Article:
Justin Jankunas Doctoral Dissertation Award in Chemical Physics

This award recognizes doctoral thesis research of outstanding quality and achievement in chemical physics. Three finalists will be invited to the APS March meeting to present 24-minute talks based on their thesis research. The recipient will receive a $1,500 stipend, a certificate, travel reimbursement of up to $1,000, and a registration waiver. The two runners up will receive certificates, travel reimbursements up to $500, and registration waivers.

Establishment & Support

Originally named the Doctoral Thesis Award in Chemical Physics, this award was first awarded to Alexander J. White in 2015. It has since been renamed the Justin Jankunas Doctoral Dissertation Award in Chemical Physics. The renaming, established with friends, family, and colleagues of Justin Jankunas, honors his memory and work as a promising young chemical physicist at the beginning of a promising career.

Justin Jankunas obtained his doctorate from Prof. Richard Zare at Stanford in 2013 and then worked with Prof. Andreas Osterwalder at the École Polytechnique Fédérale de Lausanne until 2015. In this short period he published 19 papers in molecular reaction dynamics until his tragic death in a motorcycle accident in 2015. Justin's family, friends, and colleagues have established this award to encourage and recognize other promising chemical physicists.

Rules & Eligibility

Eligible candidates should have passed their thesis defense during the 12 month period prior to the nomination deadline. The thesis advisor should verify that the defense occurred within this time frame. The nominee and thesis advisor must be members of DCP.

Nomination & Selection Process

Deadline: Tuesday, November 15, 2022

The nomination deadline for the 2023 award has been extended.

Nominations should consist of;

  1. The APS Prizes and Awards nomination form (nominee’s contact information, thesis date)
  2. a summary of up to 1,000 words (12 point font, in addition to figures, captions, and references)
  3. the nominee's CV
  4. a letter by the advisor, and a seconding letter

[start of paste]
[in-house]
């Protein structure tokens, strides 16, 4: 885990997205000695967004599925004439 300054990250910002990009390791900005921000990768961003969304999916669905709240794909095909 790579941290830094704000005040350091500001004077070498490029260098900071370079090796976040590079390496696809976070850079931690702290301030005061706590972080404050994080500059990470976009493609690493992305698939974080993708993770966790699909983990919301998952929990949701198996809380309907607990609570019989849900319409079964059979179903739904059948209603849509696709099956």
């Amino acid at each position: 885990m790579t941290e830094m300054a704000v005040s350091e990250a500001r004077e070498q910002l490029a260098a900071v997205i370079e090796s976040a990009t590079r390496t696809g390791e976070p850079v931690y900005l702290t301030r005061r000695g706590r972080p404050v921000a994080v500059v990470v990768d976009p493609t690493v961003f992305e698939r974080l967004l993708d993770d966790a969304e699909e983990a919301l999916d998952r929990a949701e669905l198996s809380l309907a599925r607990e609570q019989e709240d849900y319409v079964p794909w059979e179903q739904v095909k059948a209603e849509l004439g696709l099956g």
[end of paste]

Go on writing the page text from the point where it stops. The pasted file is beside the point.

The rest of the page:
5. The nominee and thesis advisor must be members of DCP
  6. All candidates must submit a 24 minute oral presentation to the APS March Meeting.

To submit a nomination, please see the Prize & Award Nomination Guidelines.

2023 Selection Committee Members: ERB Chair, Rigoberto Hernandez, and Ward H Thompson

The membership of APS is diverse and global, and the nominees and recipients of APS Honors should reflect that diversity so that all are recognized for their impact on our community. Nominations of members belonging to groups traditionally underrepresented in physics, such as women, LGBT+ scientists, scientists who are Black, Indigenous, and people of color (BIPOC), disabled scientists, scientists from institutions with limited resources, and scientists from outside the United States, are especially encouraged.

Nominees for and holders of APS Honors (prizes, awards, and fellowship) and official leadership positions are expected to meet standards of professional conduct and integrity as described in the APS Ethics Guidelines. Violations of these standards may disqualify people from consideration or lead to revocation of honors or removal from office.

2022 Recipient

Zeke Piskulich
University of Kansas

Past Recipients

2021: Minjung Son
2020: Joonho Lee
2019: Arpa Hudait
2018: Marissa L. Weichman
2017: Yuval Shagam
2016: Peter Kraus
2015: Alexander James White